Two days after Lefty died, I went bravely on my first hike without him. A small road sign for the Pacific Crest Trail passed by the car window, and we pulled off to follow the path. We walked through blackened forests while big dark clouds rolled in and out, now drenching us, now not, and the mixture of rain and sun, of death and life everywhere, well it felt exactly right. All I could do was nod along. Yes, that happened. Yes, more stuff will happen.
When the vet came over last Friday, Lefty wagged up to her like he would any other visitor. Three days earlier, I’d stabbed the shovel into the hard dirt of late summer while he rested on the lawn watching me, looking straight into my eyes, and I swore he knew that I was digging the hole for him. He wasn’t afraid. On the threshold of the kitchen floor, where he always would lay to feel the cool tile and also to keep a close watch on me, he now slouched there sick and struggling to breathe. His head was in my lap, the wild river of my undignified tears raining all over it. I told him he was the best boy. There was the last big breath, and then the final quiet.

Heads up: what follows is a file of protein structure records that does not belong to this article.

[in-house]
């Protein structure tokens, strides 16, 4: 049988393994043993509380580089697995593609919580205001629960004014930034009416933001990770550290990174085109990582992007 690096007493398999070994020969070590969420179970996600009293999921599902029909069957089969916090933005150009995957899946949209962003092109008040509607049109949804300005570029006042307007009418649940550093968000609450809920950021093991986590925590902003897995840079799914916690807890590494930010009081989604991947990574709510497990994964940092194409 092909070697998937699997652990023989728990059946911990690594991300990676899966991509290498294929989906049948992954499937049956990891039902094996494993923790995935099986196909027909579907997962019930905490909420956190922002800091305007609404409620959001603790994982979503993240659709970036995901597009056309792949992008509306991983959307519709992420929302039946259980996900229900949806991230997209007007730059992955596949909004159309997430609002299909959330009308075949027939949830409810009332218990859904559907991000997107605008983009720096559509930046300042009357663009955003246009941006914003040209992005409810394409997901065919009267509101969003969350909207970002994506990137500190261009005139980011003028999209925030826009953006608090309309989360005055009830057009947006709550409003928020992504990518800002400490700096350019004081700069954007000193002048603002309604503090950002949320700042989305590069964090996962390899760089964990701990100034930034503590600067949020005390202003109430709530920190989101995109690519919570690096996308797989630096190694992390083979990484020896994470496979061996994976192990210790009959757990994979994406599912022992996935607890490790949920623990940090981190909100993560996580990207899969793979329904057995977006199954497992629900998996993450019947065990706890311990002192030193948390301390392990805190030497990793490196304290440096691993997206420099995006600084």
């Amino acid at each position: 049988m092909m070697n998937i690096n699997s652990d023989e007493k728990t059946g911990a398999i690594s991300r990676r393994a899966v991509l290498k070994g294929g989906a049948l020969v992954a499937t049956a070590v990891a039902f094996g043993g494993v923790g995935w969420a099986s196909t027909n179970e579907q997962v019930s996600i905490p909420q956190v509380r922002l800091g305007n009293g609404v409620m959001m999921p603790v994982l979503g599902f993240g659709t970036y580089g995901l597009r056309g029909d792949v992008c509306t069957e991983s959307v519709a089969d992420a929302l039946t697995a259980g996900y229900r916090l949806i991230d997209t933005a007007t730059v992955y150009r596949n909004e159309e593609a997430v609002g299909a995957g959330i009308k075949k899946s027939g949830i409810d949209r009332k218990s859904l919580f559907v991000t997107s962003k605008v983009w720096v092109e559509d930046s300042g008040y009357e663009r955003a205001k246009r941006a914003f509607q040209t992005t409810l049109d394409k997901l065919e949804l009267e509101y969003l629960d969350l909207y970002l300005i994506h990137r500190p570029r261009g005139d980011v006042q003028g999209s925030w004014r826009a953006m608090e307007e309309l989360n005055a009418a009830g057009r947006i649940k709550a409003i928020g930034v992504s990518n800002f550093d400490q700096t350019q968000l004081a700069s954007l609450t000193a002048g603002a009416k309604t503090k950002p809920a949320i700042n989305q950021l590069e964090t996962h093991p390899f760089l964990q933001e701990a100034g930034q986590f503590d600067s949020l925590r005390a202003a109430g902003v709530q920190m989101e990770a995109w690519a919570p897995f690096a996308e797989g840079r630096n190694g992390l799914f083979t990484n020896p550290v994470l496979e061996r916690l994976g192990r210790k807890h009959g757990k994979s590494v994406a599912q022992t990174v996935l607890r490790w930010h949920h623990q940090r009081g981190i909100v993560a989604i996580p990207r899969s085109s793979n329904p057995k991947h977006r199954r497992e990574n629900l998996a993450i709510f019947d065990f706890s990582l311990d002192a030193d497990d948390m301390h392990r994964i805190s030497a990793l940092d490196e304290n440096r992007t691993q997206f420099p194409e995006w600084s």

It’s hard. But I’m so glad I was there. Being in the presence of death is powerful–it’s the ultimate mystery. My intuition was high, and I felt the energy exchange. First it was in there, then it was out here. We wrapped that soft fluffy body in a soft, fluffy blanket and carried it out into the yard, knowing all the while that it was no longer him.
Anyway, my guy is gone.
He’s with Benny now. With Jake. With Poa. With Otis. With Orchid. With all our old buddies, then, now and forever.